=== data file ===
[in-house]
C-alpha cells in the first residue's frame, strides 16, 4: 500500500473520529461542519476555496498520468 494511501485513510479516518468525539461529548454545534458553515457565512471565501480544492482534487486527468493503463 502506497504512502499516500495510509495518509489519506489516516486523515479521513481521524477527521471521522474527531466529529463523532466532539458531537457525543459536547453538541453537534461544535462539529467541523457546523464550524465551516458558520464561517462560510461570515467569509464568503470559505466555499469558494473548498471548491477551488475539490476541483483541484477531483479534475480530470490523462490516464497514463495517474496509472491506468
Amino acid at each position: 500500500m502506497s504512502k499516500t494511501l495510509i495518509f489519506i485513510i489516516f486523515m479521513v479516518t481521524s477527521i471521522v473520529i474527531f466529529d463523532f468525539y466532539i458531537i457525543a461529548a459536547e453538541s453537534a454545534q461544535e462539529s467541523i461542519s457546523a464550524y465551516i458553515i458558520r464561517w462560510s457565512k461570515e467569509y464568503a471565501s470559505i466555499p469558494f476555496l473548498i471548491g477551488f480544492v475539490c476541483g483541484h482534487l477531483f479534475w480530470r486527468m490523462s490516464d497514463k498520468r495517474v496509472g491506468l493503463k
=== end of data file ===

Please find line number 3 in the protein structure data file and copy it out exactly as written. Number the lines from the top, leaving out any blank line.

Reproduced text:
Amino acid at each position: 500500500m502506497s504512502k499516500t494511501l495510509i495518509f489519506i485513510i489516516f486523515m479521513v479516518t481521524s477527521i471521522v473520529i474527531f466529529d463523532f468525539y466532539i458531537i457525543a461529548a459536547e453538541s453537534a454545534q461544535e462539529s467541523i461542519s457546523a464550524y465551516i458553515i458558520r464561517w462560510s457565512k461570515e467569509y464568503a471565501s470559505i466555499p469558494f476555496l473548498i471548491g477551488f480544492v475539490c476541483g483541484h482534487l477531483f479534475w480530470r486527468m490523462s490516464d497514463k498520468r495517474v496509472g491506468l493503463k